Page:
Q: So do you see this as a political movie or a character-driven one?
CT: Have you seen the film? I’m always fascinated when people ask questions like that because I think that pretty much every movie I’ve ever done is a political film because I think the social condition is somehow going to intervene with what we live in, and what we live in is a state of politics with emotional highs and lows—so it’s both. You can’t have one without the other. Even great character pieces have a foundation of an economic structure or a social relevance.
Q: How involved or knowledgeable are you about the crisis with the world as a whole?
CT: I hope every single person who lives on this earth tries to be involved in that. It’s up to us to get the information, and I think it’s clear in this day and age, that what we get may not necessarily be the ultimate truth—well, it’s been proven historically to have been going on for eons—but it’s up to us to go and educate ourselves. We have to stop sitting back and bitching about "the media;" we have to take control and have to be responsible for getting the information that we need.
Q: Have you ever been involved in a picket or protest before?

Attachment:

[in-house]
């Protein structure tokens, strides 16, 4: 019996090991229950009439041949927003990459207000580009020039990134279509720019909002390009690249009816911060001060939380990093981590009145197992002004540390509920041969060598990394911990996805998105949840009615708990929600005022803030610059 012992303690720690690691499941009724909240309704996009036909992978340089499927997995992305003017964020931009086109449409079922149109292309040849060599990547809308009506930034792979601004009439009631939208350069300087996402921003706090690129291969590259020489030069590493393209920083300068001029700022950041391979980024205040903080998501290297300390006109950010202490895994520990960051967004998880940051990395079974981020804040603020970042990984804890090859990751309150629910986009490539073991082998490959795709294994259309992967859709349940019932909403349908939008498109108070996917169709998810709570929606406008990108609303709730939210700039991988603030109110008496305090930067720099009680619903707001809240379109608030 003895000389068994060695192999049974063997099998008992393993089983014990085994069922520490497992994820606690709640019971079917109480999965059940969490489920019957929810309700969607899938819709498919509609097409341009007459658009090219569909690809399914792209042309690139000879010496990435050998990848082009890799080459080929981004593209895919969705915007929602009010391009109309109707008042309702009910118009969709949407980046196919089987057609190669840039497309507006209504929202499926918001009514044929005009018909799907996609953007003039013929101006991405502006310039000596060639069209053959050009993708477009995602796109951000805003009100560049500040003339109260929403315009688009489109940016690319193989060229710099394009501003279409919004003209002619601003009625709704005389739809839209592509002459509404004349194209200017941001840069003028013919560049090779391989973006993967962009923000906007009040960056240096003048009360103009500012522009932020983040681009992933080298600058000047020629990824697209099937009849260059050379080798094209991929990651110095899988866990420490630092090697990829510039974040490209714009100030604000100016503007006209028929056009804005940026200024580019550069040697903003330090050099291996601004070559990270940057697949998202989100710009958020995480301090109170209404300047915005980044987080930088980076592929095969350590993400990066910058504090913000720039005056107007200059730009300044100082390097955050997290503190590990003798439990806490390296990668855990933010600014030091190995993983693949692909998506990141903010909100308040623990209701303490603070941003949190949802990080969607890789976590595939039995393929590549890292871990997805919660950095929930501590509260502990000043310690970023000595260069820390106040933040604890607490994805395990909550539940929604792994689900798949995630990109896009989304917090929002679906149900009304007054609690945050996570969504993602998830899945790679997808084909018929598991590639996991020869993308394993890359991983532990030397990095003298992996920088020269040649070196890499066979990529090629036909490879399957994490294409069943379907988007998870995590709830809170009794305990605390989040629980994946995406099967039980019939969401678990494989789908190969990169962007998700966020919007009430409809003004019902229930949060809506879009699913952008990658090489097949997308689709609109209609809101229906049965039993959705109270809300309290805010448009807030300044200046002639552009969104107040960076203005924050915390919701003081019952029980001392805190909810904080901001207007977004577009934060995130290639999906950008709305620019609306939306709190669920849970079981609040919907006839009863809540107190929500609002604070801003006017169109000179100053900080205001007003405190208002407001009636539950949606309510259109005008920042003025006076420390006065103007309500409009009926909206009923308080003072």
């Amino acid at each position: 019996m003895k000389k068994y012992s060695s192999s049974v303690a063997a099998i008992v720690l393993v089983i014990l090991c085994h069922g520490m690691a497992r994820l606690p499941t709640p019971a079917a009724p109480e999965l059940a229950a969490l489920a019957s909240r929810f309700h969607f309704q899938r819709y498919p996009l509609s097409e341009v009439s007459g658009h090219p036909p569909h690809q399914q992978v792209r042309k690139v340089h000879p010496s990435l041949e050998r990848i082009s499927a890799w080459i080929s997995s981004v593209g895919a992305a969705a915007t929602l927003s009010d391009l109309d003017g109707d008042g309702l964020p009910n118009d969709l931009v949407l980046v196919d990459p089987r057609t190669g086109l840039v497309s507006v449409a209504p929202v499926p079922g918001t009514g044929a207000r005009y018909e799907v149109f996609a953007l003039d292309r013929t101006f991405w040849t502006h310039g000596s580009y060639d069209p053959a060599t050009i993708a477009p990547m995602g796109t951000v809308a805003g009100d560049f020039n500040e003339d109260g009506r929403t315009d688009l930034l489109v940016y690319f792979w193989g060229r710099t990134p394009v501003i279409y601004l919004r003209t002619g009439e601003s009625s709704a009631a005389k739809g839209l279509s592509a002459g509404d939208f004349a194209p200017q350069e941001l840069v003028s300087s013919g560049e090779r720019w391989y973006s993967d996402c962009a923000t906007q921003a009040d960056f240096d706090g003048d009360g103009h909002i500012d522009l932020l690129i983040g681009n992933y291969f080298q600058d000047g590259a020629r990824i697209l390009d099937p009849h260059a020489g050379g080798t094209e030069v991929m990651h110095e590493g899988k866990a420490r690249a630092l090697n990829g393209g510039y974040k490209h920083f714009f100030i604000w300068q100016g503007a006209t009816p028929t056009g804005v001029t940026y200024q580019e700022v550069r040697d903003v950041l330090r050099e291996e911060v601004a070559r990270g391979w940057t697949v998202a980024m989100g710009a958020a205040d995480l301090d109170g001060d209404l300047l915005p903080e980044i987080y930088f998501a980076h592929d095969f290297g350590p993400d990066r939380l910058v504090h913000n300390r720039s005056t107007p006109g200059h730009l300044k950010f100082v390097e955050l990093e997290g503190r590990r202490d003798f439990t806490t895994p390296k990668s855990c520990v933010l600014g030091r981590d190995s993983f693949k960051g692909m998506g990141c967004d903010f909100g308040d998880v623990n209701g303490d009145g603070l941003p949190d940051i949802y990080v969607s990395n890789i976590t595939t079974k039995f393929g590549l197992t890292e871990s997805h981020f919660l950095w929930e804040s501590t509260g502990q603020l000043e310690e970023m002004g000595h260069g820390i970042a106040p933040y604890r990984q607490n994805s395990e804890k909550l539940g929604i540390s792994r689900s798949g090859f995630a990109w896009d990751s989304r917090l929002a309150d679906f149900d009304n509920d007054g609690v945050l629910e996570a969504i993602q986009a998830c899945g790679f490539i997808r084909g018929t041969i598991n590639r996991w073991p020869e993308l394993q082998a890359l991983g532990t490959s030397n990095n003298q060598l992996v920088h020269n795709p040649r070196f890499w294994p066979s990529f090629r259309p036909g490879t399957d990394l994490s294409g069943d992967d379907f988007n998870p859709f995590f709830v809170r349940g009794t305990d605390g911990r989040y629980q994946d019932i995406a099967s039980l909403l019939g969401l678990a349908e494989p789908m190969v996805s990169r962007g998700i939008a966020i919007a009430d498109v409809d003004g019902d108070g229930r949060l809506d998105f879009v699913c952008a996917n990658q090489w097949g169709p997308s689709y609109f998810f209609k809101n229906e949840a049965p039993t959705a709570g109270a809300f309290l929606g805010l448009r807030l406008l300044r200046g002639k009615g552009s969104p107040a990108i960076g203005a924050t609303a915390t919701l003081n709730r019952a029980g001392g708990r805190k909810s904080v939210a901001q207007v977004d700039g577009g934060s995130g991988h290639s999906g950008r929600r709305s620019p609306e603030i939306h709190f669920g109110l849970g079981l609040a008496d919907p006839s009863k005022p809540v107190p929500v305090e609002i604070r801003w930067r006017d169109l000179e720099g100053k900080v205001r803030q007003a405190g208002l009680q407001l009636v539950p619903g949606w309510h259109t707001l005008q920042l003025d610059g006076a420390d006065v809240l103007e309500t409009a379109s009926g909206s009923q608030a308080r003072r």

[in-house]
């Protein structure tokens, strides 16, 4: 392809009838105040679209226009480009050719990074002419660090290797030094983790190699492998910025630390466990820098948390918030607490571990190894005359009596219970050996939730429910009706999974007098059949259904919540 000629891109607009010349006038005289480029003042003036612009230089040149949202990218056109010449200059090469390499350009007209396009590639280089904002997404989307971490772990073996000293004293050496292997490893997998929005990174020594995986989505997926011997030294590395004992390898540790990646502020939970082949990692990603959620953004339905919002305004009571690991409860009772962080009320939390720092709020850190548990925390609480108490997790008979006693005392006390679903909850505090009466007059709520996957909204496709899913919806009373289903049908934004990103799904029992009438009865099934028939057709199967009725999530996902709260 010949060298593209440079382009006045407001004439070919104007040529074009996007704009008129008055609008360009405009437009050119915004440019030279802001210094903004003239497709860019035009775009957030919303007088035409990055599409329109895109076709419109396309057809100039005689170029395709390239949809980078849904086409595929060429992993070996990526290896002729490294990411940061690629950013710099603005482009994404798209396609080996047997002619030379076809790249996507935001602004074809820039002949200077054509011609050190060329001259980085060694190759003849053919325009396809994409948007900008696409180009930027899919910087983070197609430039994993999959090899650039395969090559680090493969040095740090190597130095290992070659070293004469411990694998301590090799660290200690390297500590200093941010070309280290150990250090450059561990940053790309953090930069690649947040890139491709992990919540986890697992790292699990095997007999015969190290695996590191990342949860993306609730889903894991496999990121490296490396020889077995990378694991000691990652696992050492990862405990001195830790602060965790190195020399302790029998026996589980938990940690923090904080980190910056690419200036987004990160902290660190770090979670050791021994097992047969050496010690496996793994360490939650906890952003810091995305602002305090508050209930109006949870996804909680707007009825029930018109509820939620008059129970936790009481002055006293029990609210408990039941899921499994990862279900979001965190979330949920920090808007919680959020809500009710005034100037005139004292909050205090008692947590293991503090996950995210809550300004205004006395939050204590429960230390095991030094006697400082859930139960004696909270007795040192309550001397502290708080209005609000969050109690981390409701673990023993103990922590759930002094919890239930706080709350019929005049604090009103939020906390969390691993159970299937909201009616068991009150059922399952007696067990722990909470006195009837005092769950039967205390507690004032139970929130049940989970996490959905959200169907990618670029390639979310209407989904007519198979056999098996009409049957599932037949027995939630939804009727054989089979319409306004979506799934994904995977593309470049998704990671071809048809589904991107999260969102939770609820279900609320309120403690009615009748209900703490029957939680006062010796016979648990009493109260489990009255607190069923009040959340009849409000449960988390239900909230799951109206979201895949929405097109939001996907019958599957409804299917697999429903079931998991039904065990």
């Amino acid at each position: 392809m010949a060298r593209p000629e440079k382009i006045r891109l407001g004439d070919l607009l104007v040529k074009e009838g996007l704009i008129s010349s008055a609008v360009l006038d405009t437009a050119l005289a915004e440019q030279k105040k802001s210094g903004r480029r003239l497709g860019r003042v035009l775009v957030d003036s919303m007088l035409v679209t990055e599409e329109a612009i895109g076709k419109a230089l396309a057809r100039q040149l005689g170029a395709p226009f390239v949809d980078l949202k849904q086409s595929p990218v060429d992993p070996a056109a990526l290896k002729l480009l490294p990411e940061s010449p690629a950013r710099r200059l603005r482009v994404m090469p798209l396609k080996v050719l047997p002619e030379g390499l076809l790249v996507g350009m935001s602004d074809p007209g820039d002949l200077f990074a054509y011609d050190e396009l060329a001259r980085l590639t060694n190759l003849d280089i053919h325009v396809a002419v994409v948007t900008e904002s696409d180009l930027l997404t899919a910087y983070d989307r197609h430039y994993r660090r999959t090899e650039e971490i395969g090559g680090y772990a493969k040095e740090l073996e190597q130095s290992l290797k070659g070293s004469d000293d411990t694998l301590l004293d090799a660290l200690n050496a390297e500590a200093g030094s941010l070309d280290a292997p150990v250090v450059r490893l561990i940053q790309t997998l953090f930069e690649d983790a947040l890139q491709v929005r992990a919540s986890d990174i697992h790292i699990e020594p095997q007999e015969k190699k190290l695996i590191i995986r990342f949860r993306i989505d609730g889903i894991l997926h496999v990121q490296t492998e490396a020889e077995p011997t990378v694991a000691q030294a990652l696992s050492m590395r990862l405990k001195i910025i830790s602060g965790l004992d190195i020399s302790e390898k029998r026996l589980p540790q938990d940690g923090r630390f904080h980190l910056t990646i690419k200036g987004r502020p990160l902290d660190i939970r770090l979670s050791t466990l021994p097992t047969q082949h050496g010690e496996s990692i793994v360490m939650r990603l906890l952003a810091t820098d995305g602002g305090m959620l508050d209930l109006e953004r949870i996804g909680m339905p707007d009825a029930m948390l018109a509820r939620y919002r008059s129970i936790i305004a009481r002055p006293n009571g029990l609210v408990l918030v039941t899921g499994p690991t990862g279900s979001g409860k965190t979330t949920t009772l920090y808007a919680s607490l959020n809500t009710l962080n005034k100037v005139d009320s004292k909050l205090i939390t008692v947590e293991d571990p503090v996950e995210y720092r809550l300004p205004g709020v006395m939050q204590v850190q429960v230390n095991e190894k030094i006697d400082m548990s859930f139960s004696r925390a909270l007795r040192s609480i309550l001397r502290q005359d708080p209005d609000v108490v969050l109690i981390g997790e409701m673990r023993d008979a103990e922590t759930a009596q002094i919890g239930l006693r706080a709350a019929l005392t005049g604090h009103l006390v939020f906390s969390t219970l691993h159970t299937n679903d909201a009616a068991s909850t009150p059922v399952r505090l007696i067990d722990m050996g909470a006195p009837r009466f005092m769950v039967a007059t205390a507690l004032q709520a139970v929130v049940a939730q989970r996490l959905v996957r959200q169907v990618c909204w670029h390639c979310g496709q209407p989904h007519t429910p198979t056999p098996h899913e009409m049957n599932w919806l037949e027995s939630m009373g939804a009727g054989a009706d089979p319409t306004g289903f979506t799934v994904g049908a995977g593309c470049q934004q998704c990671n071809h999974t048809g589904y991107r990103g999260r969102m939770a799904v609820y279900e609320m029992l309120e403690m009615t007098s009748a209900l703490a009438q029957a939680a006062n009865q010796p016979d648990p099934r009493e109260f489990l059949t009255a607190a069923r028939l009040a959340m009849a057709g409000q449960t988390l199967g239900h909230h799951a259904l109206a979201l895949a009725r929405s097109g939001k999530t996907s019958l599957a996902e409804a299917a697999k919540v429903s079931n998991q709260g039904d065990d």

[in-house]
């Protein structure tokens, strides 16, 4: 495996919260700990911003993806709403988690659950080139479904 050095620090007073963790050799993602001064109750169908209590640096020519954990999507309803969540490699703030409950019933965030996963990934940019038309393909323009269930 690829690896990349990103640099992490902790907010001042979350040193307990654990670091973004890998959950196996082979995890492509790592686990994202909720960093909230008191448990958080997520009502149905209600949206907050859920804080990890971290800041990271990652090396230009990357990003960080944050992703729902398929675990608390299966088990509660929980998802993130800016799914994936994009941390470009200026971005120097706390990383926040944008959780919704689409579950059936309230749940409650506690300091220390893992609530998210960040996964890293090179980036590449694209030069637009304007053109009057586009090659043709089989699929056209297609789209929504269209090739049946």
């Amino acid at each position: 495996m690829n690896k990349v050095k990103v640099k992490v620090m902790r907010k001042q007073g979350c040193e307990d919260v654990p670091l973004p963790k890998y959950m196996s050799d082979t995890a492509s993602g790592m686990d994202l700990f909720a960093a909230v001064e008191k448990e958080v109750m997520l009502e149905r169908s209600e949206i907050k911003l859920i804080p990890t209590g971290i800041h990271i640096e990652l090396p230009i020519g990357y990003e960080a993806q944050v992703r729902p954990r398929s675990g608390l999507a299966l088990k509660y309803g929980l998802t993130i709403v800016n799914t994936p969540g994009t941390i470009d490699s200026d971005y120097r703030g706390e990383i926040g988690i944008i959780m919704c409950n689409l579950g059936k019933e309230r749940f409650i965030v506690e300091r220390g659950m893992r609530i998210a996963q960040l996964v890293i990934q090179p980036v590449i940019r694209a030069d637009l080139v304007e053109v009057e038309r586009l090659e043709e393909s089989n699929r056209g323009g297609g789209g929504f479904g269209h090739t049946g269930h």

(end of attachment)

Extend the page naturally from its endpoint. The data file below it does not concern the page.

CT: I haven’t, but I only recently became an American citizen, and we all know what happens to people who... I realize how tricky it was because right before I became an American citizen, I had produced and financed a documentary on Cuba ["East of Havana"], and when we started doing press on it, I realized that it was hard to just state an opinion without having any kind of aggression or negativity; to just state a fact, without people going, "you’re very unpatriotic and you should leave this country." I [figured] that I probably should get my American citizenship before I [say any more]...which is an unfortunate thing to say, but it’s the truth.
Q: Do you find American politics more fascinating, than say South African politics? You are international personality, but you seem to find American politics to be most fascinating.
CT: No. Politics, especially the things this movie deals with, know no border. This is trade, this is the world. What we do over here in our decision-making process, is going to affect everybody in the world, so I think about it in those terms, not as a politician, but just as a human being.